A 4 mile circular walk from St Pancras Station. There is the opportunity to explore the station at the beginning or end of the walk and the option of visiting the British Library and Camley Street Nature Park.
Exit the station at the SE
corner of the new extension into Pancras Road.
Opposite is the German Gymnasium, designed by Edward Gruning and constructed in 1864-65 for the German Gymnastics Society, a sporting association established in London in 1861. It is due to become a bar and restaurant.
Left along Pancras Road
The Stanley Buildings were erected by the Improved Industrial Dwellings Company in 1864-5 to provide acommodation for 104 families. Only one of the original five blocks remains and will be used as offices with a cafe on the ground floor. The site of the gasworks just beyond this is being redeveloped.
Cross Goods Way and continue
along Camley Street
Further along on the right is the entrance to the canalside nature park run by London Wildlife Trust. [website]
Continue under the railway
then cross into St Pancras Gardens.
This is the former church burial ground, enlarged in 1800. A separate area for St Giles was added in 1803. To the right is the coroners court of 1886 and Hospital for Tropical Diseases. The latter was formerly the St Pancras Workhouse of 1890-3 [pix]. To the left is a tomb designed by Sir John Soane for his wife. An area of the graveyard was cleared for the construction of the Midland Railway in the 1860s/1870s. A number a headstones were grouped around an ash tree known as 'Hardy's Tree' (the author Thomas Hardy worked on the project whilst engaged as an architect). Ahead is a fountain and the Burdett-Coutts memorial sundial (1877) for those whose graves were displaced by the railway. The burial grounds became a public park at this time. St Pancras is one of the earliest churches in London. It was rebuilt in the 12th century, remodelled by Roumieu & Gough in 1848 and restored by A Blomfield in 1888.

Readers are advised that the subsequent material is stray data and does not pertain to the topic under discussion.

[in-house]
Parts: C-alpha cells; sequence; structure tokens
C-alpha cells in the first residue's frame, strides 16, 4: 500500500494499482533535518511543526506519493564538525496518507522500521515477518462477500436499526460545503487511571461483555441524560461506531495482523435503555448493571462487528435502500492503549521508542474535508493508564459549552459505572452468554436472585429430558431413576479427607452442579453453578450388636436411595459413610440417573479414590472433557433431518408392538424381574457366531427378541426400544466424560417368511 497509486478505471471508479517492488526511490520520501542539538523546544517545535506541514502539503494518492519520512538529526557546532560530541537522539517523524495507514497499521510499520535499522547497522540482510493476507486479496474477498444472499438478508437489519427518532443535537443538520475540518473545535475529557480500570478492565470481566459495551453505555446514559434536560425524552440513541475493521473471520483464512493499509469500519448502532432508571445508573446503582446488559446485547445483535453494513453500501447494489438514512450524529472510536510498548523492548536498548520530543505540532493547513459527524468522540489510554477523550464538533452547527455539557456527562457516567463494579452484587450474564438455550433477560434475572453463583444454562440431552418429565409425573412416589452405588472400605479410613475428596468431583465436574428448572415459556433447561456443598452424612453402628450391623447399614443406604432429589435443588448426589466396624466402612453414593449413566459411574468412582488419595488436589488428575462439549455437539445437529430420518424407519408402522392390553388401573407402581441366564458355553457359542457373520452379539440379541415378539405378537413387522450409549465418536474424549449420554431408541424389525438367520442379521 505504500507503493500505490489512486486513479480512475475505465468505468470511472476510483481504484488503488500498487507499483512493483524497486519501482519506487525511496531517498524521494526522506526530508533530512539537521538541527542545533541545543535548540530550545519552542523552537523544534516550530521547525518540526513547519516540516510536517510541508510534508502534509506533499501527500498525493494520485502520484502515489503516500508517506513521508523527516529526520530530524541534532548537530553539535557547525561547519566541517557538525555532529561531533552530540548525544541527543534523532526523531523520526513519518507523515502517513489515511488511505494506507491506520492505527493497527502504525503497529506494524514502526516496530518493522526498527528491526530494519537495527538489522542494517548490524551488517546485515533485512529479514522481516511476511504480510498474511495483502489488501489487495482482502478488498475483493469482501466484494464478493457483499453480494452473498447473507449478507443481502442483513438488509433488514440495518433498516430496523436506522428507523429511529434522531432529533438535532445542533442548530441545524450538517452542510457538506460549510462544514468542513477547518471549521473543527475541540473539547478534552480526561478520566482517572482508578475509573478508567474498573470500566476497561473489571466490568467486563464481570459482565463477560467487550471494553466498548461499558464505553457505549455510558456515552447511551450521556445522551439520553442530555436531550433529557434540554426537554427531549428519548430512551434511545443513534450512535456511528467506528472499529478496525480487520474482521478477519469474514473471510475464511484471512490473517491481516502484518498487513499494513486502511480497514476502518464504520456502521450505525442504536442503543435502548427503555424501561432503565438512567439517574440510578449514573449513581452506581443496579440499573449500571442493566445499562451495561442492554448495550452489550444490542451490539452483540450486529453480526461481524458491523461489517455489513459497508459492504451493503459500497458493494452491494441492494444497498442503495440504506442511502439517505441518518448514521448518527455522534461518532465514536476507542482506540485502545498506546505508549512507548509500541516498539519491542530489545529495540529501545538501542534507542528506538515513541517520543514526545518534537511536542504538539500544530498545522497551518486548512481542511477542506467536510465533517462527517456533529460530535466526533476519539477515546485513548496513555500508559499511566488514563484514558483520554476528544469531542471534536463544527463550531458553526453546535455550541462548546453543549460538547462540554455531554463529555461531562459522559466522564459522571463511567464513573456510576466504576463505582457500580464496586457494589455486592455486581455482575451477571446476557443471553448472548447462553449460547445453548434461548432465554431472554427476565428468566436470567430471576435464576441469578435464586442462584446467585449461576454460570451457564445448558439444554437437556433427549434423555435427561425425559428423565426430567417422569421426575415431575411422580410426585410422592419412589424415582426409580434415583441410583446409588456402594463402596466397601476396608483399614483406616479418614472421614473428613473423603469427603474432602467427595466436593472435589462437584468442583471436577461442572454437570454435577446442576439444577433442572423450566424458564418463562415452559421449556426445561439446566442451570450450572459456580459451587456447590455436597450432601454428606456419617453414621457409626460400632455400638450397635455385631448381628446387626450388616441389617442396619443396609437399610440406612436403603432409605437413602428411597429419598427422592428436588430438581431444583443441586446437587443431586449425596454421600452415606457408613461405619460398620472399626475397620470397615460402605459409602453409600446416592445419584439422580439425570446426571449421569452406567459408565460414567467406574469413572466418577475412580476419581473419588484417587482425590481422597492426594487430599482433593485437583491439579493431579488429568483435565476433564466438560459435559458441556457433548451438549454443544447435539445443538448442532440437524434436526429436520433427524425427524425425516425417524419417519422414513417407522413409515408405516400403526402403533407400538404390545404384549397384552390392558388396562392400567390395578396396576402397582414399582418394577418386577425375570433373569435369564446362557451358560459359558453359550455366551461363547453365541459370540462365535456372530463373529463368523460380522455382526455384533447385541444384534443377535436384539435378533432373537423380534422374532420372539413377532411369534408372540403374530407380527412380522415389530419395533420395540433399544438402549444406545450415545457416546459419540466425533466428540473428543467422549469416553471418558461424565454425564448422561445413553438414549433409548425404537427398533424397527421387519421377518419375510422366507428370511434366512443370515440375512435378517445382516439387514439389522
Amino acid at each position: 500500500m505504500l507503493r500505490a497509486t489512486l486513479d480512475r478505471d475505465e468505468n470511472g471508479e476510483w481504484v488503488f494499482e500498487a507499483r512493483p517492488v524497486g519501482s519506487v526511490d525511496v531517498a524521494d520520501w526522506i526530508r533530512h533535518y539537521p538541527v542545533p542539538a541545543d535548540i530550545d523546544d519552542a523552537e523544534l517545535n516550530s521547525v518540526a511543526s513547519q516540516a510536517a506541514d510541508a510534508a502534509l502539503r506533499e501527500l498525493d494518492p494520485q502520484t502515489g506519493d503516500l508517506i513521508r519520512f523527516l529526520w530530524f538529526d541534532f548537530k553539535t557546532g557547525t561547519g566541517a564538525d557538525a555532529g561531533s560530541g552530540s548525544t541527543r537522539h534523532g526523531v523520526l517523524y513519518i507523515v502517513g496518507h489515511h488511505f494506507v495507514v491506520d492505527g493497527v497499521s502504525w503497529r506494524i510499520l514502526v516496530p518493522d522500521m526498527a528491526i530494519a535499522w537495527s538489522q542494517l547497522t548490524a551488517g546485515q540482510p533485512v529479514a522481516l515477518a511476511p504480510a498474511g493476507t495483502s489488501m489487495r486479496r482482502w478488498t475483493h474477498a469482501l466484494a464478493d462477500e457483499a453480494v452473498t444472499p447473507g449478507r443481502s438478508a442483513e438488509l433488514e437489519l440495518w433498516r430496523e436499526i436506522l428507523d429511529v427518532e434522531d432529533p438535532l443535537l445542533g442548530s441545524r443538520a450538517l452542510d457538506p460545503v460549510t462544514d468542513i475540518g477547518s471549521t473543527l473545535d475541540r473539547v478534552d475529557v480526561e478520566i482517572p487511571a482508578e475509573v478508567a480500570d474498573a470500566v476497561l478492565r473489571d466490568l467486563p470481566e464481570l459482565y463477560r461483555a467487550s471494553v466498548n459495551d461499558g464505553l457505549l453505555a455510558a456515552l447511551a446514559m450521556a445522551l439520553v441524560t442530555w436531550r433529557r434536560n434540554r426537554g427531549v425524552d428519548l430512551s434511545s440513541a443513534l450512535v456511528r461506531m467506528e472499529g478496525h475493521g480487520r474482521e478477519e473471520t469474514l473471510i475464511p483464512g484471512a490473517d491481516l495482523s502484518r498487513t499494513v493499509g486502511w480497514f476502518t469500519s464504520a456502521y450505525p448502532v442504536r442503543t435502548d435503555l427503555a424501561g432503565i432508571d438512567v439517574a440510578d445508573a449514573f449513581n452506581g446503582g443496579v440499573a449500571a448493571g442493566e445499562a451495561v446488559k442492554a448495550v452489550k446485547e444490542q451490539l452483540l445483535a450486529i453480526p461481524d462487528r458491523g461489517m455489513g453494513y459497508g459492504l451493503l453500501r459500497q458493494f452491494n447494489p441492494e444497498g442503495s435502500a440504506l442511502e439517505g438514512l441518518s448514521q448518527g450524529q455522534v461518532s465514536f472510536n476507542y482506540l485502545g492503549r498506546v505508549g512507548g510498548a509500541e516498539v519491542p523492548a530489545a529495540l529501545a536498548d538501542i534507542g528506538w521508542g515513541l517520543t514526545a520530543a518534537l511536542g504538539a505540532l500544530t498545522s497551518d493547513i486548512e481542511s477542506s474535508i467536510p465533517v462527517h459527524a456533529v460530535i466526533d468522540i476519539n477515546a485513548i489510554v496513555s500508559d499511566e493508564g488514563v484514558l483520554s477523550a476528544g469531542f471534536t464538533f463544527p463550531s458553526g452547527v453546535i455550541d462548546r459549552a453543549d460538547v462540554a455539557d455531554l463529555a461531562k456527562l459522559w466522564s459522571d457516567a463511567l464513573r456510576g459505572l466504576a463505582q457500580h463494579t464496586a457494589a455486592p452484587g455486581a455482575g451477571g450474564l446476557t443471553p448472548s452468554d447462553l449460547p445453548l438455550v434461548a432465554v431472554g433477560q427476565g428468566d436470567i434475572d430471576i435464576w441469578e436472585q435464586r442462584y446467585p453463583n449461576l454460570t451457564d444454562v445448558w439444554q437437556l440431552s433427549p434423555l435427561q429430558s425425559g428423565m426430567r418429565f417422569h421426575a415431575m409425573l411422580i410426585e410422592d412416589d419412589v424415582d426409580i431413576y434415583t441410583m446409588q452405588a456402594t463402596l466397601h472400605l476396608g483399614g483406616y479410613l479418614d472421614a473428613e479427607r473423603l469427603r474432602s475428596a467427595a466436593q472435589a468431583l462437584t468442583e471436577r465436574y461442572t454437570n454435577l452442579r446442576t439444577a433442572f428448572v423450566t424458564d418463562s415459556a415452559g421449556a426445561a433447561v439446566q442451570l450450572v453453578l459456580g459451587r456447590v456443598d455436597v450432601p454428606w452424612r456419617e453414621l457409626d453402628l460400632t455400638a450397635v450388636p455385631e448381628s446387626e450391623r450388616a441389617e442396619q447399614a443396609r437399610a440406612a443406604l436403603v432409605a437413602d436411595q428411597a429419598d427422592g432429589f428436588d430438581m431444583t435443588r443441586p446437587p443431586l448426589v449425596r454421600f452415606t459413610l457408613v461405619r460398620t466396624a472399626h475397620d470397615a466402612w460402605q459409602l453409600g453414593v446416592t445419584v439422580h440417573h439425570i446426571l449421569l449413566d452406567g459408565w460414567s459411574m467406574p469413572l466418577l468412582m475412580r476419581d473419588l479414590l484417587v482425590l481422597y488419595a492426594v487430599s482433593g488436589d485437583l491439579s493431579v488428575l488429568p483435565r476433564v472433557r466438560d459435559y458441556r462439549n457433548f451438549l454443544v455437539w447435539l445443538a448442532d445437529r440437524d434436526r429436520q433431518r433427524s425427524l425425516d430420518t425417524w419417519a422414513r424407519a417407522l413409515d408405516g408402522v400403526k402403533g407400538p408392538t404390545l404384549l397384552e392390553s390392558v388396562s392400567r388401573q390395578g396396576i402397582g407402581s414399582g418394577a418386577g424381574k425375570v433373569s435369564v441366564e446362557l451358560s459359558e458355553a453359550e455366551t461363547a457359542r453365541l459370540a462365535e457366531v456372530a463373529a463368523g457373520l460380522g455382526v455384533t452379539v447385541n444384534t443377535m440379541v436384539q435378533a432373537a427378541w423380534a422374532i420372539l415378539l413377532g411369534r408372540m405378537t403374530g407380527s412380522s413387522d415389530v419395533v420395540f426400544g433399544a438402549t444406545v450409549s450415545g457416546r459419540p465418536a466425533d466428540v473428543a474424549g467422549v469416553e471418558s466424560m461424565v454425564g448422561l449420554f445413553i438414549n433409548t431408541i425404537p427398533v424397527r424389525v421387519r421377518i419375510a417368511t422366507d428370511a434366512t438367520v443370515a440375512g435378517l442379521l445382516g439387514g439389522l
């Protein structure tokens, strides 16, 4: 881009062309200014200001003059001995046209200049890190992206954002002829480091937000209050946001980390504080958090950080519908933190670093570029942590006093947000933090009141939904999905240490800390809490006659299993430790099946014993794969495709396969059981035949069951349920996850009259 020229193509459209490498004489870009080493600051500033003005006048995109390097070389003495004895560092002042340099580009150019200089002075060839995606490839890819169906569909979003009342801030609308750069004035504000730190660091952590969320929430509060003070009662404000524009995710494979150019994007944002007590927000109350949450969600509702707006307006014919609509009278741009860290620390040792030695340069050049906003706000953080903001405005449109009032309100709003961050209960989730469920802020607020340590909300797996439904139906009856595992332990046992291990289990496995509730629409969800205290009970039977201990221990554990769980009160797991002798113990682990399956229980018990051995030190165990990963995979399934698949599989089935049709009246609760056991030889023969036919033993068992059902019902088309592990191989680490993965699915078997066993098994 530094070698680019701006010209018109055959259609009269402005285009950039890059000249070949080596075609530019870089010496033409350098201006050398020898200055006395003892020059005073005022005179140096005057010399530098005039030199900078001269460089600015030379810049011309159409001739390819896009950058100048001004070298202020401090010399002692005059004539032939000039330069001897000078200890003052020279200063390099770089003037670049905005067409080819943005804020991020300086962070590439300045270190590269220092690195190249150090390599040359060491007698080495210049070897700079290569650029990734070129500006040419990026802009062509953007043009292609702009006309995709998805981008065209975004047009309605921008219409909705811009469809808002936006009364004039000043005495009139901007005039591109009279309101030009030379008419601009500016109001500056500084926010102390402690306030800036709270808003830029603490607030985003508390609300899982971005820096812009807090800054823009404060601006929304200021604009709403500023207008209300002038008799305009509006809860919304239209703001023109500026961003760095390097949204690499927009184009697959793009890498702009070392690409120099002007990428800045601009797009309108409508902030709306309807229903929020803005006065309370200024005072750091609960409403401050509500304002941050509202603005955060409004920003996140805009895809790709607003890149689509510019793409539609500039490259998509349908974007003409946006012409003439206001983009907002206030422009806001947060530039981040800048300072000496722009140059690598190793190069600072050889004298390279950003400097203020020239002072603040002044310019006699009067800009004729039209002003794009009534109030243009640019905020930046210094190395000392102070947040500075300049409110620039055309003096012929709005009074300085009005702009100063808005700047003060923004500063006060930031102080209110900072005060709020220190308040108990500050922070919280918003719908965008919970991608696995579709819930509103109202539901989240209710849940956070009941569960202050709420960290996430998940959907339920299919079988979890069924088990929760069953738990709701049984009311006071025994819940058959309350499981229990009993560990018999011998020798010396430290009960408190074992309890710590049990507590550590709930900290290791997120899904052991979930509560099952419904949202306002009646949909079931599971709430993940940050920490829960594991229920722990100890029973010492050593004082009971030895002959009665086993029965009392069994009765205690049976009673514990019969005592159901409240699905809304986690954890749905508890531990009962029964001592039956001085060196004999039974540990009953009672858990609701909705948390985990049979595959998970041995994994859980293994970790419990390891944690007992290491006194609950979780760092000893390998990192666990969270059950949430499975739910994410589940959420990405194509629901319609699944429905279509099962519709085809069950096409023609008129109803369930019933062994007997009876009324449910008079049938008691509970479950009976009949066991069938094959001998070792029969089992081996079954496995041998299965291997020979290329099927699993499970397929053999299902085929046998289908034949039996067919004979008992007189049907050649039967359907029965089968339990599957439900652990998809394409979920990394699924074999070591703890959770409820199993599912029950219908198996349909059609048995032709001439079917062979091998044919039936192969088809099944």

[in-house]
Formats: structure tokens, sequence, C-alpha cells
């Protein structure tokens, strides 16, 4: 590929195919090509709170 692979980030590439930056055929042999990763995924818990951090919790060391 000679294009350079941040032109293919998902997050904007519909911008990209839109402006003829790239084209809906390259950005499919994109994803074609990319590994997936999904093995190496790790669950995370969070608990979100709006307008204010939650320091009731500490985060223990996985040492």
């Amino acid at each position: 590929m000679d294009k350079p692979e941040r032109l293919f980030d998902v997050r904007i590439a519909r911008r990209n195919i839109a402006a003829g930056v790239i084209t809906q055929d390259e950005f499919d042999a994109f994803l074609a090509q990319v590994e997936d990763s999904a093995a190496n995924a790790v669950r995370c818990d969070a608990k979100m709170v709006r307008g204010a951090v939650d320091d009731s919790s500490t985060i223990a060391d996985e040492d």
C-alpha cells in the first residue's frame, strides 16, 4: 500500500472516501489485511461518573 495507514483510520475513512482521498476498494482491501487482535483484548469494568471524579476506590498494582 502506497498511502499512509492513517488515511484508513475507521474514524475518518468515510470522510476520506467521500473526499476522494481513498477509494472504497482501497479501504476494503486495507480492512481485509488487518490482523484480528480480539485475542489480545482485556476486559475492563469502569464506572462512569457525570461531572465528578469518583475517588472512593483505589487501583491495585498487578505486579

Cross Pancras Road into
Goldington Crescent, go left into Goldington Street then right at
This area was developed by the Brewers Company in the mid 19th century.
At the end go right along
Charrington Street then right at Chalton Street
There is a St Pancras Housing Association building on the site of the Unity Theatre (plaque).
Left at Goldington Crescent
Opposite is Goldington Buildings of 1902-3.
Cross Crowndale Road and go
along College Street.
The Royal Veterinary College is on the right; Pathology Department 1924, College Block 1936 & Animal Hospital 1932. Further along is a Royal Mail Depot and on the corner the Golden Lion pub.
Left at Pratt Street then
right at Camden Street
The former All Saints, designed in 1822-4 by Inwood, has been a Greek Orthodox Cathedral since 1948.
Right at Georgiana Street
then left along Lyme Street
There is a former piano factory (1852-5) on the left between houses of c1849. Opposite is a canalside wharf
Left at Camden Road then
left along Camden Street. Enter St Martin's Gardens on the right
This is the former burial ground of St Martin's-in-the-Fields Church, opened in 1805 and acquired by the vestry of St Pancras in 1884. They became gardens in 1889 and have recently been improved.
Walk through diagonally
The rear of St Martin's Almshouses and its chapel can be seen on the right.
Exit into Pratt Street and
go right then right at Bayham Street
The almshouses were built in 1818 and extended in 1881.
Left at Greenland Street.
The Camden United Theatre occupies a building built as a hall for St Michael's Church
Cross Camden High Street and